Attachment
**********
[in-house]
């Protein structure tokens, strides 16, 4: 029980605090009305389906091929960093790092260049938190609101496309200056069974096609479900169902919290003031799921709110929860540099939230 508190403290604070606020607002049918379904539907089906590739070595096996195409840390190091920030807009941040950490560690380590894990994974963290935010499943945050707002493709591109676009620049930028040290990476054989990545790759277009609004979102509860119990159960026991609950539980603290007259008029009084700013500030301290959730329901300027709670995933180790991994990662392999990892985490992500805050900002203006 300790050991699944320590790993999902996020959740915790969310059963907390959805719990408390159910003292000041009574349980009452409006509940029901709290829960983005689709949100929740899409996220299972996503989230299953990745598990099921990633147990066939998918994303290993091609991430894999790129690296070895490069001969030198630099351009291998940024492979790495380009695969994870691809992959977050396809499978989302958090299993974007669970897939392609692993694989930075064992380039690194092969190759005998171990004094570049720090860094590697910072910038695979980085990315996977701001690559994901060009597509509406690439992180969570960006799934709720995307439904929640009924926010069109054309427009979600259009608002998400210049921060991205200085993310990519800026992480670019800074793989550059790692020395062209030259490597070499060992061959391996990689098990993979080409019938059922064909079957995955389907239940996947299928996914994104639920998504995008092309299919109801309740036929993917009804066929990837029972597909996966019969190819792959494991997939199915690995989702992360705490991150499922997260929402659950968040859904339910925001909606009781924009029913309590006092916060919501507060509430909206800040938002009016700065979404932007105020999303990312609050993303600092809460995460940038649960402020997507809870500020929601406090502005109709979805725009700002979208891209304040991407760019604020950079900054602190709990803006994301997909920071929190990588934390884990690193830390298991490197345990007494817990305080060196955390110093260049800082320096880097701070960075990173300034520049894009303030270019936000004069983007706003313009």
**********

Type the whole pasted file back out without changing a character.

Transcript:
[in-house]
């Protein structure tokens, strides 16, 4: 029980605090009305389906091929960093790092260049938190609101496309200056069974096609479900169902919290003031799921709110929860540099939230 508190403290604070606020607002049918379904539907089906590739070595096996195409840390190091920030807009941040950490560690380590894990994974963290935010499943945050707002493709591109676009620049930028040290990476054989990545790759277009609004979102509860119990159960026991609950539980603290007259008029009084700013500030301290959730329901300027709670995933180790991994990662392999990892985490992500805050900002203006 300790050991699944320590790993999902996020959740915790969310059963907390959805719990408390159910003292000041009574349980009452409006509940029901709290829960983005689709949100929740899409996220299972996503989230299953990745598990099921990633147990066939998918994303290993091609991430894999790129690296070895490069001969030198630099351009291998940024492979790495380009695969994870691809992959977050396809499978989302958090299993974007669970897939392609692993694989930075064992380039690194092969190759005998171990004094570049720090860094590697910072910038695979980085990315996977701001690559994901060009597509509406690439992180969570960006799934709720995307439904929640009924926010069109054309427009979600259009608002998400210049921060991205200085993310990519800026992480670019800074793989550059790692020395062209030259490597070499060992061959391996990689098990993979080409019938059922064909079957995955389907239940996947299928996914994104639920998504995008092309299919109801309740036929993917009804066929990837029972597909996966019969190819792959494991997939199915690995989702992360705490991150499922997260929402659950968040859904339910925001909606009781924009029913309590006092916060919501507060509430909206800040938002009016700065979404932007105020999303990312609050993303600092809460995460940038649960402020997507809870500020929601406090502005109709979805725009700002979208891209304040991407760019604020950079900054602190709990803006994301997909920071929190990588934390884990690193830390298991490197345990007494817990305080060196955390110093260049800082320096880097701070960075990173300034520049894009303030270019936000004069983007706003313009």